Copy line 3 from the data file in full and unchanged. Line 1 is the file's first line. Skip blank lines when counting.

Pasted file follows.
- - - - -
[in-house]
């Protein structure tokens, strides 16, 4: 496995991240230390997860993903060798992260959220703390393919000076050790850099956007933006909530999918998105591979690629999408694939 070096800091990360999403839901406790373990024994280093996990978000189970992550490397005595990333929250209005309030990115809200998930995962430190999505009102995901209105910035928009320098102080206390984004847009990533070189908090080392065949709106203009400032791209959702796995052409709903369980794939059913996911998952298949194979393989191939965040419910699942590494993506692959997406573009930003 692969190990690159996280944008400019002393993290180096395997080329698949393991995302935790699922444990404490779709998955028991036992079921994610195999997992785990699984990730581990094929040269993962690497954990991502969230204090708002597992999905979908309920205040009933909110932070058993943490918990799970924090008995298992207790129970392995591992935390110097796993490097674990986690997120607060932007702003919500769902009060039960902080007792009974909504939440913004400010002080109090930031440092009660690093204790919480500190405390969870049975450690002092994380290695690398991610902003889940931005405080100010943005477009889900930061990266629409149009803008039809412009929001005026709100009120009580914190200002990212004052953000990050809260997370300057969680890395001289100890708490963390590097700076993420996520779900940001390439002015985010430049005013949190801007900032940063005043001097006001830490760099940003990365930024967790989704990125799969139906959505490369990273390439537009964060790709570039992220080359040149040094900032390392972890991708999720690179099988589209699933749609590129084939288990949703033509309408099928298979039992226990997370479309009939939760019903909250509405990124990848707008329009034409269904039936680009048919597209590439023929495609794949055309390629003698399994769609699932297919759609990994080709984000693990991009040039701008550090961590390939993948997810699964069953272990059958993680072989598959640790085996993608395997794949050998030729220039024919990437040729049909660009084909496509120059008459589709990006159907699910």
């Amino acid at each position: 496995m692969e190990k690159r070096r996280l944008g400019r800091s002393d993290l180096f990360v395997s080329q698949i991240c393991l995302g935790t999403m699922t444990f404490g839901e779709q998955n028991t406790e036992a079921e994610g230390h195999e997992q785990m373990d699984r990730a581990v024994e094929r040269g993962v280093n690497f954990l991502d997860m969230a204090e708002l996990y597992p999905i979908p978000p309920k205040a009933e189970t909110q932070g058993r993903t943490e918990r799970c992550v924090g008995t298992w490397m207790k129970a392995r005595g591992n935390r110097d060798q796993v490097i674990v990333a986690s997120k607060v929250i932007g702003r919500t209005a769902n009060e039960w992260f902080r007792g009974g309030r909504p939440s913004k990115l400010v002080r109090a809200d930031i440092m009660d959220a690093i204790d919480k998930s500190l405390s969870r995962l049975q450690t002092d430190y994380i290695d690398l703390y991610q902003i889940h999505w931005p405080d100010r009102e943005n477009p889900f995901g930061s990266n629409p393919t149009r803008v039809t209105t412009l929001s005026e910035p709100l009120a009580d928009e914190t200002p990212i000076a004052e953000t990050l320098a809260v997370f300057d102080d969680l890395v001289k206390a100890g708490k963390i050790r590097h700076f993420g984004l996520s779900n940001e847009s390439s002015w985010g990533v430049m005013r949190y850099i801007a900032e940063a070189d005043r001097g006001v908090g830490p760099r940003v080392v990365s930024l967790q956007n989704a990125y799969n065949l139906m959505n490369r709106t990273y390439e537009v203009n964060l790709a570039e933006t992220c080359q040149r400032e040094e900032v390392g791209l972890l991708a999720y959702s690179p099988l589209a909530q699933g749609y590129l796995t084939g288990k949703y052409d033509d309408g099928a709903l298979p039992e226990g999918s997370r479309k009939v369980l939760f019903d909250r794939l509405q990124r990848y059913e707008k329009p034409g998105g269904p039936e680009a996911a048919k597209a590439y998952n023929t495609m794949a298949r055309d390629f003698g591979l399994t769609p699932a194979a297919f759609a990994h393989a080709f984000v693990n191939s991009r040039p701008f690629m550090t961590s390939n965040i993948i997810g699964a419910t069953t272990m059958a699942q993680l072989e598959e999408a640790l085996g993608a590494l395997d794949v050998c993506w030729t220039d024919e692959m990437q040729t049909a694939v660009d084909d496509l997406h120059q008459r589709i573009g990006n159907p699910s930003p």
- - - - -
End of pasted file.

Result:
């Amino acid at each position: 496995m692969e190990k690159r070096r996280l944008g400019r800091s002393d993290l180096f990360v395997s080329q698949i991240c393991l995302g935790t999403m699922t444990f404490g839901e779709q998955n028991t406790e036992a079921e994610g230390h195999e997992q785990m373990d699984r990730a581990v024994e094929r040269g993962v280093n690497f954990l991502d997860m969230a204090e708002l996990y597992p999905i979908p978000p309920k205040a009933e189970t909110q932070g058993r993903t943490e918990r799970c992550v924090g008995t298992w490397m207790k129970a392995r005595g591992n935390r110097d060798q796993v490097i674990v990333a986690s997120k607060v929250i932007g702003r919500t209005a769902n009060e039960w992260f902080r007792g009974g309030r909504p939440s913004k990115l400010v002080r109090a809200d930031i440092m009660d959220a690093i204790d919480k998930s500190l405390s969870r995962l049975q450690t002092d430190y994380i290695d690398l703390y991610q902003i889940h999505w931005p405080d100010r009102e943005n477009p889900f995901g930061s990266n629409p393919t149009r803008v039809t209105t412009l929001s005026e910035p709100l009120a009580d928009e914190t200002p990212i000076a004052e953000t990050l320098a809260v997370f300057d102080d969680l890395v001289k206390a100890g708490k963390i050790r590097h700076f993420g984004l996520s779900n940001e847009s390439s002015w985010g990533v430049m005013r949190y850099i801007a900032e940063a070189d005043r001097g006001v908090g830490p760099r940003v080392v990365s930024l967790q956007n989704a990125y799969n065949l139906m959505n490369r709106t990273y390439e537009v203009n964060l790709a570039e933006t992220c080359q040149r400032e040094e900032v390392g791209l972890l991708a999720y959702s690179p099988l589209a909530q699933g749609y590129l796995t084939g288990k949703y052409d033509d309408g099928a709903l298979p039992e226990g999918s997370r479309k009939v369980l939760f019903d909250r794939l509405q990124r990848y059913e707008k329009p034409g998105g269904p039936e680009a996911a048919k597209a590439y998952n023929t495609m794949a298949r055309d390629f003698g591979l399994t769609p699932a194979a297919f759609a990994h393989a080709f984000v693990n191939s991009r040039p701008f690629m550090t961590s390939n965040i993948i997810g699964a419910t069953t272990m059958a699942q993680l072989e598959e999408a640790l085996g993608a590494l395997d794949v050998c993506w030729t220039d024919e692959m990437q040729t049909a694939v660009d084909d496509l997406h120059q008459r589709i573009g990006n159907p699910s930003p």